Khokhe Namer, 40, agrees that most of the displaced families would return to their villages, but only once they are assured of the protection of the international community and the Iraqi government. Besides the violence of ISIL’s attack on her village, she says that women in her village were sold as sex slaves in the market.

“The militants sold women to each other, to other militants. We will not go back to that, ever,” said Namer.

"The kids are hungry. 
We don’t have anything 
that wasn’t given to us."

Khadija and her sons live in a camp run by the Iraqi government, while her husband tries to eke out a living in their village. IOM gave the family a non-food relief item kit, and is working with camp managers to facilitate the smooth running of the camp.

IOM is among the humanitarian agencies helping people displaced by the fighting in Mosul, but the challenge is enormous. How to help those lucky enough to have managed to escape? How to prepare for those yet to come?

IOM DG William Lacy Swing is briefed at the Haj Ali Emergency Site, southeast of Mosul, which will accommodate up to 1,000 displaced families.

In the 65 years IOM has been grappling with humanitarian emergencies worldwide, it has faced similar situations. Mosul – like other emergencies - is anticipated, but its twists and turns occur hourly. One of IOM's core strengths is its flexibility to respond to the ever-changing situation on the ground.IOM’s aid “pipeline” includes tents, emergency shelters and non food relief items. It has dozens of heavy vehicles on standby to bring aid to those in need.

Mattresses are an important component of a non-food item kit, helping make new shelters more comfortable.

But as aid arrives, people are being pulled back towards the fighting. Although nearly 74,000 have escaped to safety from villages just outside the battle zone, many of their neighbors and family members have been unable to follow.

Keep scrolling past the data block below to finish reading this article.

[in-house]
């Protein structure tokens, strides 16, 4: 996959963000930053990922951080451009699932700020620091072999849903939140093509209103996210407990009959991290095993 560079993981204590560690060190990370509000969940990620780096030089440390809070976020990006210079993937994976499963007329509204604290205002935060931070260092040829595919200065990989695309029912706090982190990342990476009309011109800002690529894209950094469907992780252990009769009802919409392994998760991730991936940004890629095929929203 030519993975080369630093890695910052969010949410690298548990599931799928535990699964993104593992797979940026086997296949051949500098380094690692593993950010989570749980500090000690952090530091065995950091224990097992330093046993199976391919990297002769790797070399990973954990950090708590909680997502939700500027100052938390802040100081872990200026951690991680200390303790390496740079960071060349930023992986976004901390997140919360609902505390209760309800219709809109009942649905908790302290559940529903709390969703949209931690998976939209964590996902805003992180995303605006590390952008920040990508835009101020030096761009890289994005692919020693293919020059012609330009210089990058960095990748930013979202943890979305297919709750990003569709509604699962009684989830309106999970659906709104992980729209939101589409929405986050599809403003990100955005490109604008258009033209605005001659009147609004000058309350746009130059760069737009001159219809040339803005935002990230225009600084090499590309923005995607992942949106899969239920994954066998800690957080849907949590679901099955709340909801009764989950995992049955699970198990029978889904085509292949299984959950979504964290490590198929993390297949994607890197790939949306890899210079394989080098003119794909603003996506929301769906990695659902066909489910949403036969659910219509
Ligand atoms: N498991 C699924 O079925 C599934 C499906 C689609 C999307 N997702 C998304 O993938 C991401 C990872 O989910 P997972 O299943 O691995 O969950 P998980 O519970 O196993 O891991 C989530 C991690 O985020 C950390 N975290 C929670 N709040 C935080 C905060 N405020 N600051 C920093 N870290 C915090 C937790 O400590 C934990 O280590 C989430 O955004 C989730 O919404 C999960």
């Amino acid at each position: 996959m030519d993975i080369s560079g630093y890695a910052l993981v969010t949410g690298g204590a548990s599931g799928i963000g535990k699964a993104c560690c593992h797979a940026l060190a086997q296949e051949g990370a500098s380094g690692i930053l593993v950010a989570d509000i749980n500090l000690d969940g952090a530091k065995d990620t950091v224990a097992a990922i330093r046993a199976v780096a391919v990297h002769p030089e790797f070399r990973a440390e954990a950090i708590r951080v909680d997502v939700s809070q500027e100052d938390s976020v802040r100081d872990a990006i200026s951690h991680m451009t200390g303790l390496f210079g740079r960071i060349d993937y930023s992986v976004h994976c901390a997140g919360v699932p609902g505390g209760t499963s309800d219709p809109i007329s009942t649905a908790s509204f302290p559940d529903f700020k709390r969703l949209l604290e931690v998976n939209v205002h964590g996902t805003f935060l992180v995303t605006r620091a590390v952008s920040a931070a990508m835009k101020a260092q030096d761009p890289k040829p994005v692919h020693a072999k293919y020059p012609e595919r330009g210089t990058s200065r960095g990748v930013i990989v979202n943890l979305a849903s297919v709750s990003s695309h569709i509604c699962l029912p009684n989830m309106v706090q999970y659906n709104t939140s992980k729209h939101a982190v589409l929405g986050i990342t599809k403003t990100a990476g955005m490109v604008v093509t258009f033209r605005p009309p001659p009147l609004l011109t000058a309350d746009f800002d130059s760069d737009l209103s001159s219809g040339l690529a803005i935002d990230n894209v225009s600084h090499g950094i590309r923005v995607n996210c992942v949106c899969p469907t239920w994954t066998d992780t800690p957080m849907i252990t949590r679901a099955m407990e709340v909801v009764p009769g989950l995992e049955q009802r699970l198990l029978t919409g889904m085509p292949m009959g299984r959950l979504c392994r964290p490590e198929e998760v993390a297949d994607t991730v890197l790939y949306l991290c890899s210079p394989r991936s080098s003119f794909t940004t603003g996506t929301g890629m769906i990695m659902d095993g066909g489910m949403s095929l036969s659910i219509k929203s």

As the fighting moves closer to Mosul's centre, a second threat is also looming: winter is approaching.

Non-food item kits were distributed in Jada'h Camp to help IDPs prepare for the onset of winter. © IOM Iraq 2016

IOM’s aid “pipeline” includes
tents, emergency shelters and 
non-food relief items.

ISIL has also driven people into Mosul to use as human shields. These are the non-combatants who must wait, often surrounded by explosive devices sown by ISIL fighters still inside the zone. It is desperately dangerous for those families to stay. But it may be more deadly to leave.

"Do you have toys?" 
Two young boys standing with their family's non-food items are eager for entertainment after over two years of harsh austerity and brutality under ISIL. 

Four of five Mosul bridges spanning the Tigris River on the eastern side of the city have also been destroyed – limiting the avenues for escape. That could mean massive loss of life, injury and displacement long before the fighting ends – and then a flood of survivors once it does.

IOM responds to emergency displacements typified by Mosul – but that is only a beginning. It also plans for subsequent stabilization, helping the displaced to restart their lives, generate income and, ultimately, return to their homes. That is the real outcome that we are racing to achieve every day.

Young boys living along the Qayara Airstrip have many of the same needs as those who will soon be living in the Emergency Site established along the former runway. Their families, in need of livelihoods, have benefited by being hired to help with the construction of the emergency site. 

You can donate to IOM relief efforts worldwide by going to our Donate page here.